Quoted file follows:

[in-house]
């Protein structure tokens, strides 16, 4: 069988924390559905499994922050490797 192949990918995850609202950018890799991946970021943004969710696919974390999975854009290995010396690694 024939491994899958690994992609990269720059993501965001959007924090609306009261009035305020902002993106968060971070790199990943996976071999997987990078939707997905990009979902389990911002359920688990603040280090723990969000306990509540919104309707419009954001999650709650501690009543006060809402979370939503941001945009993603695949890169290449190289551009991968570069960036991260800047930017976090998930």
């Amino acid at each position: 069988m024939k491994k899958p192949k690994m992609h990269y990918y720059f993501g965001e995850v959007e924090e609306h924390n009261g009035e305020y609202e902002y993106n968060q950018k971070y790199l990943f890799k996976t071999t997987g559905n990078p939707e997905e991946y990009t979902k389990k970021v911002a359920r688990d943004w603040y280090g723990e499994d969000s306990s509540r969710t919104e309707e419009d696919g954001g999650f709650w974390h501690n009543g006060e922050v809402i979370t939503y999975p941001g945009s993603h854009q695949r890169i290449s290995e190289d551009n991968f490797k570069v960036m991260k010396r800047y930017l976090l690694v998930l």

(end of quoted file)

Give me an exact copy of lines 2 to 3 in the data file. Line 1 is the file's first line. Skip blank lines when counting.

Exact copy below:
């Protein structure tokens, strides 16, 4: 069988924390559905499994922050490797 192949990918995850609202950018890799991946970021943004969710696919974390999975854009290995010396690694 024939491994899958690994992609990269720059993501965001959007924090609306009261009035305020902002993106968060971070790199990943996976071999997987990078939707997905990009979902389990911002359920688990603040280090723990969000306990509540919104309707419009954001999650709650501690009543006060809402979370939503941001945009993603695949890169290449190289551009991968570069960036991260800047930017976090998930």
């Amino acid at each position: 069988m024939k491994k899958p192949k690994m992609h990269y990918y720059f993501g965001e995850v959007e924090e609306h924390n009261g009035e305020y609202e902002y993106n968060q950018k971070y790199l990943f890799k996976t071999t997987g559905n990078p939707e997905e991946y990009t979902k389990k970021v911002a359920r688990d943004w603040y280090g723990e499994d969000s306990s509540r969710t919104e309707e419009d696919g954001g999650f709650w974390h501690n009543g006060e922050v809402i979370t939503y999975p941001g945009s993603h854009q695949r890169i290449s290995e190289d551009n991968f490797k570069v960036m991260k010396r800047y930017l976090l690694v998930l």